Staffing plan spotlighted
Published 10:37 pm Friday, May 9, 2014
The first round of hires under Superintendent Deran Whitney’s shakeup of instructional support roles fronted the School Board on Thursday to explain what they’ve been doing to improve academics.
Among 19 new positions that Whitney had hoped to fill over two years, the nine instructional supervisors and specialists started in their new roles last fall.
After Douglas Dohey, director of secondary leadership, and Pamela Connor, director of elementary leadership, presented on what the instructional specialists have been doing to help classroom teachers improve student performance, board members asked questions indicating they’re anxious to see results reflected in test scores.
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Chairman Michael Debranski said that his biggest concern is how much time the specialists are spending in classrooms “with teachers and students specifically in need.”
“Sixty percent of the time,” Conner estimated.
Catherine Walsh, supervisor of science instruction, added, “I was in a classroom the other day and the students said, ‘Hey Dr. Walsh,’” indicating they’re in classrooms enough that repeated introductions aren’t necessary.
Debranski also asked how much the specialists, who travel school-to-school though their jobs are head-office positions, communicate directly with principals.
“It’s constant,” Walsh said, citing phone calls, emails, face-to-face meetings and more.
Whitney explained that principals could call in a specialist to observe the classroom of a teacher they are concerned about. “They are assigned to a school, so they become part of that (school’s) leadership,” he said.
Board member Linda Bouchard asked whether the specialists are guiding teachers, or if it’s the other way around.
Teachers will state what they need and the specialists will go in and provide it, answered Kimberly McGrath, supervisor of English instruction. “It’s wherever their need is, so I guess it’s kind of both,” she said.
Next, Bouchard said she has heard complaints from teachers at one high school that “you are setting standards for one high school that (don’t) necessarily apply to another.”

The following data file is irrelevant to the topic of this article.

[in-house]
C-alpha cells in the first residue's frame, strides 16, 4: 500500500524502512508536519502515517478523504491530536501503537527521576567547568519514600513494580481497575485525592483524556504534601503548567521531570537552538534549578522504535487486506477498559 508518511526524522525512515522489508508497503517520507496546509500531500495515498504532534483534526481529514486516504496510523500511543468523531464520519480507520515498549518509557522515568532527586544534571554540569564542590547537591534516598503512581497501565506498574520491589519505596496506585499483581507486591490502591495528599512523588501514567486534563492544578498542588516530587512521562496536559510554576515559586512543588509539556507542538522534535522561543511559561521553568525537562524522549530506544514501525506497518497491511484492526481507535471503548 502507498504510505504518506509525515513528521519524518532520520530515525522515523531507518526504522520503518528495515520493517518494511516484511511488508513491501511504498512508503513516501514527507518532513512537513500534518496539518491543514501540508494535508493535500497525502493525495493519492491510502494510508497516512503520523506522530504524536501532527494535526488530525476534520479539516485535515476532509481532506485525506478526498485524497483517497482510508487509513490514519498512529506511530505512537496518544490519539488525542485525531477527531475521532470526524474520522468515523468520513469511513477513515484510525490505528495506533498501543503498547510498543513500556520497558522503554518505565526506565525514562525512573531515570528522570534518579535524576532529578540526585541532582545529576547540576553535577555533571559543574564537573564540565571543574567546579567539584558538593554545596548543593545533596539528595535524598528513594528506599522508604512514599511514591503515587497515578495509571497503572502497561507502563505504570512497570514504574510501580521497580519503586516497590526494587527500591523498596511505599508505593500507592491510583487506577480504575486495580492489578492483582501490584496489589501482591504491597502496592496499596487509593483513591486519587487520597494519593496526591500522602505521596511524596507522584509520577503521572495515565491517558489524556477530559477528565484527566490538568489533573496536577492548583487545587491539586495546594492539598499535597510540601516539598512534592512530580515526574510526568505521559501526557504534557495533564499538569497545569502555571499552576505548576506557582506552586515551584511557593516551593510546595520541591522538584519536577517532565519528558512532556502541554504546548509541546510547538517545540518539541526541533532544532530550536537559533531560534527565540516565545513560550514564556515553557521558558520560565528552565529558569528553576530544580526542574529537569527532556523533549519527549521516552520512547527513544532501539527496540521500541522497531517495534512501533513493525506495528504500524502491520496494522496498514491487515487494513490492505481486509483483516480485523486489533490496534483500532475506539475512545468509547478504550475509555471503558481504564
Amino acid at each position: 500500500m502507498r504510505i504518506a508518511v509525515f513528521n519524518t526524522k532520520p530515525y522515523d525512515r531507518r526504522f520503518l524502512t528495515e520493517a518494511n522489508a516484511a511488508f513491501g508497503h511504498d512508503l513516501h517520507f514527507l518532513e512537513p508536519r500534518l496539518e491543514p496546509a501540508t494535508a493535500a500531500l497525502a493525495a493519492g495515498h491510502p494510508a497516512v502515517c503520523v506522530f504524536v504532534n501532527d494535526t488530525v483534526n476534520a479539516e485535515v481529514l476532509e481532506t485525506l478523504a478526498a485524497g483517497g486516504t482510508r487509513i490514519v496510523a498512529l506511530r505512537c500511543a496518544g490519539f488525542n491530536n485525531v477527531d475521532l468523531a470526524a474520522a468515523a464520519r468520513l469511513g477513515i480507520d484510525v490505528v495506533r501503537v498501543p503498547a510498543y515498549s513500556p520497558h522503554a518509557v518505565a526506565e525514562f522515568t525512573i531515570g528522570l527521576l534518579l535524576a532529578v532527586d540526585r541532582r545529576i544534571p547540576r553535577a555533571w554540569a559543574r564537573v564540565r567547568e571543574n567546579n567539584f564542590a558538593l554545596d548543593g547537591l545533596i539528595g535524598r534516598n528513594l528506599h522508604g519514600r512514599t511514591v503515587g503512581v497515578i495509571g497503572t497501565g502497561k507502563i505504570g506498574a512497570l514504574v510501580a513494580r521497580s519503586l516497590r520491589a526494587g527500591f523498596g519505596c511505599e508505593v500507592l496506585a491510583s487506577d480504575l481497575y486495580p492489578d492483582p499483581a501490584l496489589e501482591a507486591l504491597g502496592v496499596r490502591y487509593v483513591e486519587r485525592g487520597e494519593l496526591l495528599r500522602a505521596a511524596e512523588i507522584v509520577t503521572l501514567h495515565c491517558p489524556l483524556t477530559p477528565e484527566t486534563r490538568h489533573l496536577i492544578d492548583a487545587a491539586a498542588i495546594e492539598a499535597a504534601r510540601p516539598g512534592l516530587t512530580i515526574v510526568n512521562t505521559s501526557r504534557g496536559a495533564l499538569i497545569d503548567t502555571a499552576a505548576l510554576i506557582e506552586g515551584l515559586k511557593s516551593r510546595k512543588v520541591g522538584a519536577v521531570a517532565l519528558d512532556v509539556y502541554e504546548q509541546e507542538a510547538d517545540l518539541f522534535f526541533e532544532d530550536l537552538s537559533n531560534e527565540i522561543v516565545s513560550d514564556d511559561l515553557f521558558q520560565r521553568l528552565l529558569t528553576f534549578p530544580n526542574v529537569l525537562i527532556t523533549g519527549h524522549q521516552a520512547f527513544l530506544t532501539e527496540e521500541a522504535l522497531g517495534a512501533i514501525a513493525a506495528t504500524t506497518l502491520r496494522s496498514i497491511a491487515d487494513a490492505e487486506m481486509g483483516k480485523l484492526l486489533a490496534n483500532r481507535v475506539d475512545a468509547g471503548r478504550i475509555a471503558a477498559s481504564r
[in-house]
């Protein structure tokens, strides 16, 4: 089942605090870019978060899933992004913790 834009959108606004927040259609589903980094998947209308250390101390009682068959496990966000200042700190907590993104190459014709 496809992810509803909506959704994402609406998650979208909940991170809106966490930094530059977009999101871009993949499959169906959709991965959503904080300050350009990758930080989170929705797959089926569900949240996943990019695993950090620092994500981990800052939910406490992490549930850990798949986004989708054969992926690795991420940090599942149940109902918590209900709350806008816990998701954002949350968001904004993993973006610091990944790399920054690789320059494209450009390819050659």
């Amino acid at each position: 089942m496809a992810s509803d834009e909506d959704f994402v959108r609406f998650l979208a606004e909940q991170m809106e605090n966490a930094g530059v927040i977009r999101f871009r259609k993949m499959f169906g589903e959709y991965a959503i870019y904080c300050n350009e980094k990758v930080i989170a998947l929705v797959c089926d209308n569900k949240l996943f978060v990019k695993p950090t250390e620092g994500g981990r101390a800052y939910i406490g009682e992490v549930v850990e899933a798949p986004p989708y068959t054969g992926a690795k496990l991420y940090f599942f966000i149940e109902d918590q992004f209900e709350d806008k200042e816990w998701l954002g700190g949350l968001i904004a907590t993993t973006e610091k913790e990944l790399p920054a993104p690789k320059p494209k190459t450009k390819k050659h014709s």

She also wanted to know how much time the specialists spend preparing tests and collecting and evaluating data.
Answering the second question, McGrath said that it depends on the juncture and the “content level,” adding, “Every day it’s pulling some type of data … it is an ongoing process.”
“It’s fair to say that that is perhaps the biggest challenge — trying to balance that,” Whitney said.
Bouchard continued, “Maybe there’s a difference between what you think is support and what they think is support; they think it’s just another central-office big wheel telling them what to do. I think that’s what it really has come down to this year.”
Walsh said that what teachers are being asked to do this year by the specialists is “a huge thing.”
“It’s a brand new way of thinking about what they teach,” she said, adding that they are “very careful” to bring an “olive branch” when approaching teachers they think are going to be resistant.
“We are really here to help, and we are all classroom teachers.”
Enoch Copeland asked what the chances are, based on the available data, that reading and math results will be improved this year, adding, “That seems to be the major sticking point.”
Improvements are being made in English, McGrath said, and test results “also indicate math skills are growing.”
Ashley Heberling, supervisor of mathematics instruction, said for math, “I’m not saying it’s completely going to change overnight, but we are making gains.”
Lorraine Skeeter wanted to know what qualifies specialists for their roles. Her doctoral degree, Walsh answered. Dohey said, “They were selected based on their ability to lead others.”
The state is also compelling teachers to teach differently, Whitney said, adding, “We must say, ‘What can we do differently? What is the research suggesting? What is the state recommending?’”
Judith Brooks-Buck said she had worked in a similar job. “Sometimes, I believe, people look at these positions as glamorous positions,” she said. “However, I ate a lot of lunches in the car — when I got a chance to eat them.”
Decreeing the new staffing arrangement in the first half of 2013, Whitney said it would be cost-neutral; however, the Suffolk News-Herald determined that full implementation would likely cost more than the 13 positions eliminated to create the 19 new ones.
Six district schools missed full accreditation in 2013, based largely on poor results for reading and math after new assessments were introduced in recent years.
The district’s proposed 2014-2015 budget contains no allocation to implement the second phase of the superintendent’s bid to turn things around.